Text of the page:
4. An “authoritative” style has clear boundaries, consequences, routines, structure, and expectations – and also a good deal of warmth and acceptance of the child.

Overall, it is the “authoritative” parenting style that is linked to positive academic outcomes. Adolescents are best able to establish their autonomy, self-responsibility, and self-directedness when they are raised in a secure and predictable environment.

Undoubtedly, they will push and exceed the boundaries, but that and its consequences are part of the development of their identity and understanding the social “norms” to which they will be held to account in adulthood.

When to support and when to let go

The line separating each parenting style can be blurry. As young people move into later adolescence, the “optimal” style will tend to slide between “authoritative” and “permissive”.

There will be times when it is appropriate to let go and even allow the child to “fail”. In other situations, however, rules and routines must be observed and consequences administered if not. This may be because “failing” would present too much of a risk to the young person’s wellbeing.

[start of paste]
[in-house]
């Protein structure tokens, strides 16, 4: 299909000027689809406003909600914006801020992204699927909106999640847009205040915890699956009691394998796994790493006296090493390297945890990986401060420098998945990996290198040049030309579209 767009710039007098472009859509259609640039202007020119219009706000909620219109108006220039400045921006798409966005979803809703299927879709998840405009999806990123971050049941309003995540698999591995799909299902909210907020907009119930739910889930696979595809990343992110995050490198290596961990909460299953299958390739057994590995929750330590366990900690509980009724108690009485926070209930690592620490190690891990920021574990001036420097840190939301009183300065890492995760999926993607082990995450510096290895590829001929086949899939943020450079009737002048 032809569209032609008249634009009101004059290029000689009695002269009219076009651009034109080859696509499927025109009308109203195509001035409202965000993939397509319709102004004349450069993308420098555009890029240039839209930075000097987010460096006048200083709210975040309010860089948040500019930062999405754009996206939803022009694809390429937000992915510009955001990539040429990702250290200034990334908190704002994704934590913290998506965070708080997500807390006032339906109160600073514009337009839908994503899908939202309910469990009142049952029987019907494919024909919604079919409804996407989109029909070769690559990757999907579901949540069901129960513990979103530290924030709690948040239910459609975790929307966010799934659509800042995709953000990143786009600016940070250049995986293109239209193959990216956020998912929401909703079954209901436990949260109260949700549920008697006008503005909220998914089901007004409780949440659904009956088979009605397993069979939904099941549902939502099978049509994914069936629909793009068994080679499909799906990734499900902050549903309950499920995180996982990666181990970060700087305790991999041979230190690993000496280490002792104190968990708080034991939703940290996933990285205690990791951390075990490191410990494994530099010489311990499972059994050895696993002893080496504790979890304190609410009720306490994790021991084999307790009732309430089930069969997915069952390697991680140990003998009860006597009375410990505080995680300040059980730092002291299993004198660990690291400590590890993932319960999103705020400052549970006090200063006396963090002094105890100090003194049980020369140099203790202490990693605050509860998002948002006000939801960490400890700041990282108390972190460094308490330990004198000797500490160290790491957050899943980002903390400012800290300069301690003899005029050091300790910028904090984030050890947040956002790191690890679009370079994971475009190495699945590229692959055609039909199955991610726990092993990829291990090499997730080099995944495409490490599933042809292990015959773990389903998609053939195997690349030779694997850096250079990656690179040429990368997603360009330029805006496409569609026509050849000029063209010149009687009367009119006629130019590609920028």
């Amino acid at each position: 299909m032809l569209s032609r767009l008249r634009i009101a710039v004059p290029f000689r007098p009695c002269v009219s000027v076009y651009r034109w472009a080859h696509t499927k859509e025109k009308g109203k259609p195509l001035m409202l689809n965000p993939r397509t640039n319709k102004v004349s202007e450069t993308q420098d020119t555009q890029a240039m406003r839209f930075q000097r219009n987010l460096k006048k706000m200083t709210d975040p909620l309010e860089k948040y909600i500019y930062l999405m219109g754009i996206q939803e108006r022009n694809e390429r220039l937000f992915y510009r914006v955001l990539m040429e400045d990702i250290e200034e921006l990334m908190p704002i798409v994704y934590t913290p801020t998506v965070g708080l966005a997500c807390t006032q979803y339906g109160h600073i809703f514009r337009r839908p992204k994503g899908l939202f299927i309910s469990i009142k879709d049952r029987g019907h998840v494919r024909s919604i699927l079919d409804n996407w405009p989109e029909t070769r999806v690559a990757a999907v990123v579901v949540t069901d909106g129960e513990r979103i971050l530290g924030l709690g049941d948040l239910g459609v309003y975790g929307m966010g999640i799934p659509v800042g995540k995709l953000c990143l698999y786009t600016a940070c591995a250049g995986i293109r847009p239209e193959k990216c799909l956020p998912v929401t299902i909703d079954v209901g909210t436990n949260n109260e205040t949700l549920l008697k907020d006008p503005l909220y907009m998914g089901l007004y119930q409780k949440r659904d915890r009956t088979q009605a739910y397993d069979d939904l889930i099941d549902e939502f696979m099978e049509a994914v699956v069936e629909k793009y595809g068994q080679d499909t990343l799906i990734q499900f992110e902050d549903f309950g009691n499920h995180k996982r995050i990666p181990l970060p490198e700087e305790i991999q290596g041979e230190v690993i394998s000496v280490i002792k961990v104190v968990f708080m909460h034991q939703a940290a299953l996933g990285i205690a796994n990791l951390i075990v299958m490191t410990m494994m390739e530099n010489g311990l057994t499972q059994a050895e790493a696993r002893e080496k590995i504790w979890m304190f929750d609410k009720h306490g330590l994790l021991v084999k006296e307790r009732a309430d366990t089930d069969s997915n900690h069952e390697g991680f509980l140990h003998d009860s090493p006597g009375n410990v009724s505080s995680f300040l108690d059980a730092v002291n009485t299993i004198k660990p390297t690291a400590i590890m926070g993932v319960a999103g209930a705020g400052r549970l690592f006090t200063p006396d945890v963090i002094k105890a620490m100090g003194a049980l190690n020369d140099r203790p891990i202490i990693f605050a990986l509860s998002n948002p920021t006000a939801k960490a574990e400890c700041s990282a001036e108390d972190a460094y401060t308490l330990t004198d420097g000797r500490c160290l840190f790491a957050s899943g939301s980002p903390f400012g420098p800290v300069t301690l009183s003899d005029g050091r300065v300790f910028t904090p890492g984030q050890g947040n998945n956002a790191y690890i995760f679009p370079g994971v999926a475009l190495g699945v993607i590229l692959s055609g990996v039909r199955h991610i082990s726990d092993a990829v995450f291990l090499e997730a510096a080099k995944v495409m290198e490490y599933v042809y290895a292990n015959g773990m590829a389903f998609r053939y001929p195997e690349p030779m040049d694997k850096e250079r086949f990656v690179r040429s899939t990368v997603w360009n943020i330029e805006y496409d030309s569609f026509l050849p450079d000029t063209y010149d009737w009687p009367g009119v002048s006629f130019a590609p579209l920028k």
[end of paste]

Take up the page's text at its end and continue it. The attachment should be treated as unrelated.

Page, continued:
Knowing when to let go also depends on the individual teenager. For example, there are some students with learning challenges that necessitate relatively more support, structure, and routine.

Some of my recent research, for instance, has focused on students with ADHD. These students experience significant executive function deficits (for example, planning, organisation and working memory) that impede their academic development. As a result of these challenges, I found these students were significantly less likely to complete schoolwork and significantly more likely to be suspended, expelled, change schools, or repeat a grade. These students therefore benefit from relatively more parental involvement and support than other students.